August 26 was a dark day. The date may have little meaning for many of you reading. Indeed, many City fans may have been competing in a local cricket league, on a family holiday somewhere exotic, or instead merely enjoying the summer sun more domestically and perhaps listening to the eloquent Chris Goreham narrating City’s fortunes.
However, for the travelling contingent who were present at the Den, something far more unsavoury was unfolding in front of us.
It had started so brightly. Fresh from arising that morning after a friend’s 21st birthday party in Winchester, I negotiated a lift to Guildford train station where I boarded an early service to Waterloo to meet my brother.
Optimism was abundant. The sun was out. Yellow and green garments became visible as we arrived in London Bridge. A lowly Millwall side were City’s opponents, a game widely perceived as winnable despite the carnage that had been witnessed at a raucous Villa Park just seven days before. We believed.
Ninety minutes and four so avoidable goals later, fans had turned. This represented more than a defeat, instead a first-half characterised by an exhibition in complete defensive incompetence and a second that delineated no tangible signs of fight. Both on the pitch and in the terraces, it really was ugly.
The following day I wrote an article for this website, vehemently criticising the work of both Stuart Webber and Daniel Farke and arguing that on that Saturday’s evidence, they had let us down.
Perhaps it was premature. Indeed, it almost certainly was, but emotions were running high. However, at the time, foreseeing anything other than gloom and an impending campaign of mediocrity became virtually impossible.
But City responded. Four days later, the signing of Grant Hanley was announced from Newcastle United, a recruitment that was pervasively praised in yellow and green circles and one that clearly sought to amend our defensive shortcomings.
We were all aware of the type of player he is. As has been revealed to us over the past few months, he isn’t pretty. He doesn’t try to be. Regardless, the business served to vindicate Webber’s increasingly shrewd judgement, representing a critical turning point in this turbulent season.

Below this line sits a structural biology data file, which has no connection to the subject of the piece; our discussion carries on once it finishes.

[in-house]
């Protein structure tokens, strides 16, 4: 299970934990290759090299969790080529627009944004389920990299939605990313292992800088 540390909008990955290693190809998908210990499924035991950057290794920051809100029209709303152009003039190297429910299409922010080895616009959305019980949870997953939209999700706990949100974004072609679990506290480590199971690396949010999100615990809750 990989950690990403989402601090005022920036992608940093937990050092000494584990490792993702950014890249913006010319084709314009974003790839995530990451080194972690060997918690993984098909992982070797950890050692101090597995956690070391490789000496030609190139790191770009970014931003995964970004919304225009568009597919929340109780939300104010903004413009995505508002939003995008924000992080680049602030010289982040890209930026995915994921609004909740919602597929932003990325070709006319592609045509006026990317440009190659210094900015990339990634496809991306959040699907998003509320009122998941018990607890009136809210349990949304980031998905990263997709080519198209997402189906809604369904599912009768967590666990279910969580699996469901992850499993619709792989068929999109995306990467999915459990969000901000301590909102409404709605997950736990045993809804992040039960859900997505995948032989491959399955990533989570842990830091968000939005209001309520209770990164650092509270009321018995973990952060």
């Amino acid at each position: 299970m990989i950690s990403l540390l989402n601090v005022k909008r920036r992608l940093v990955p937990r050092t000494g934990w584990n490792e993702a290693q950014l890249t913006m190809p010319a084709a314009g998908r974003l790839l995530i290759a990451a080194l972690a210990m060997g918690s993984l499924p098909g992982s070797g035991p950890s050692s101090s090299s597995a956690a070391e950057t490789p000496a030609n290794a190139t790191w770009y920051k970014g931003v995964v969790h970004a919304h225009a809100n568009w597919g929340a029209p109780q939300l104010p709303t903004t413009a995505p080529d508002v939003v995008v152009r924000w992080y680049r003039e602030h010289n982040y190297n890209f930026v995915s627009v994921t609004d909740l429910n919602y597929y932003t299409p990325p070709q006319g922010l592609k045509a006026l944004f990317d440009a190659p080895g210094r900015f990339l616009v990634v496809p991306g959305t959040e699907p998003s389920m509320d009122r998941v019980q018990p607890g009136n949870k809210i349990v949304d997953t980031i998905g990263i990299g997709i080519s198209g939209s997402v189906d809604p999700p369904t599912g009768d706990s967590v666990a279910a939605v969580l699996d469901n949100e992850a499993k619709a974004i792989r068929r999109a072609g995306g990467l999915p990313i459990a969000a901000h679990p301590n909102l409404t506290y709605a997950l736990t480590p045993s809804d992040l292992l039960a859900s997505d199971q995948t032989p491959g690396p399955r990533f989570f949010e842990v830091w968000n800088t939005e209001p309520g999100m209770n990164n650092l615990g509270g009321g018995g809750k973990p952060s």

Despite a relatively slow start, Hanley has been superb. His presence at the back has had such a significant stabilising influence, not only leading to the growing thwarting of opposition attacks but also catalysing the development of others around him.
It is no coincidence that Christoph Zimmerman’s progress has accelerated so considerably since the pair started playing together. Such a process looks set to continue.
Hanley is a leader. That thick Scottish accent was continually audible from my position in the South Stand over the Christmas period, while his ability to organise was further made conspicuous at both the Pirelli and at Ashton Gate.
Clean sheets were kept at both. That did not come as a surprise. He should surely be a key contender to succeed Ivo Pinto as our captain next season.
From the sixteen games Hanley has started in, we have conceded just sixteen goals. This record incorporates the statistics from a less impressive start, including defeats against Wolves, Cardiff and Brentford.
Since our stalemate in Staffordshire on December 30, his presence at the back has seen City concede just four goals in eight. He – and those around him – is constantly improving.
Of course, he is not alone in his importance to City. The blossoming Zimmerman has been magnificent in recent weeks, dominating aerial duals and winning tackles on a regular basis at both Griffin Park and during that pride-inducing televised game at Stamford Bridge.
The brilliance of both defenders has somewhat overshadowed the performances of Timm Klose, a player who remains vital but perhaps not to the extent to which Hanley and Zimmerman are. Few would have predicted such a narrative.
Farke also deserves considerable credit. The squad he inherited was one that leaked goals on such an alarming scale last season, appearing incapable of conceding less than two away from home and so frequently showing a complete lack of resilience and character. Although he may have somewhat stifled our attacking prowess owing to his insistence of patient, possession-based build up, he has commendably addressed the area that needed such urgent treatment.
With away trips to Derby and Wolves imminent, the following weeks look set to determine the fate of City’s season. A result at the iPro on Saturday would be colossal.
Although a late play-off push may not appear out of reach – and not necessarily in City’s interests given the thin nature of our squad and the inevitable departure of James Maddison in the summer – a continuation of our recent form may see us emerge as a contender from the growing mid-table Championship pack.
If such a development is to occur, Hanley’s presence in that growingly effective back three will almost certainly be critical. He may not be flashy. He may not possess the ability to pick out team mates with fifty-yard passes. But he doesn’t care.
This is the beauty of Hanley, a player who accepts his own limitations and plays the game with a pragmatic awareness of them. For as long as he remains a component of this City defence, it is difficult to see a repeat of August 26 reoccurring anytime soon.